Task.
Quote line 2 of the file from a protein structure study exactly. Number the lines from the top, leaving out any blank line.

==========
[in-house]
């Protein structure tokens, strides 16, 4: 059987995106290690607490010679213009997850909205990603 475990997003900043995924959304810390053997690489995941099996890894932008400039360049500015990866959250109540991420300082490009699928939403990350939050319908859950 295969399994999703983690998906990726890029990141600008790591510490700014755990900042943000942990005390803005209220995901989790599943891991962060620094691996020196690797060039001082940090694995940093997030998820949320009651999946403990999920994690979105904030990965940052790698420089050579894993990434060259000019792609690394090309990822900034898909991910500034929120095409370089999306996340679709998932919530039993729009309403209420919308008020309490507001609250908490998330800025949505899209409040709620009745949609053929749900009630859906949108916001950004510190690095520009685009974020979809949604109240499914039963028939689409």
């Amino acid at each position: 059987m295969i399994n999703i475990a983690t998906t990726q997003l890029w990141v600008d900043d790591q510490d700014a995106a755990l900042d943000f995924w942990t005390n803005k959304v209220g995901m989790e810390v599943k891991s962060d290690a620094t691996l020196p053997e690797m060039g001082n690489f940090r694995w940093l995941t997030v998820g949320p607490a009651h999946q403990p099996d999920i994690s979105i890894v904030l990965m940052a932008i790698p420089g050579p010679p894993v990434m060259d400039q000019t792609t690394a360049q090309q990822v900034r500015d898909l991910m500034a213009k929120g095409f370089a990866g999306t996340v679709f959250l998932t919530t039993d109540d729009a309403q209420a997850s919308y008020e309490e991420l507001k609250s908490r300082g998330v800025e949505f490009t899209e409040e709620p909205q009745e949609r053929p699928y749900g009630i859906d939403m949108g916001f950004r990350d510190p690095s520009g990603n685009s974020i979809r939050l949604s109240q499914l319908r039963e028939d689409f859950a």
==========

């Protein structure tokens, strides 16, 4: 059987995106290690607490010679213009997850909205990603 475990997003900043995924959304810390053997690489995941099996890894932008400039360049500015990866959250109540991420300082490009699928939403990350939050319908859950 295969399994999703983690998906990726890029990141600008790591510490700014755990900042943000942990005390803005209220995901989790599943891991962060620094691996020196690797060039001082940090694995940093997030998820949320009651999946403990999920994690979105904030990965940052790698420089050579894993990434060259000019792609690394090309990822900034898909991910500034929120095409370089999306996340679709998932919530039993729009309403209420919308008020309490507001609250908490998330800025949505899209409040709620009745949609053929749900009630859906949108916001950004510190690095520009685009974020979809949604109240499914039963028939689409």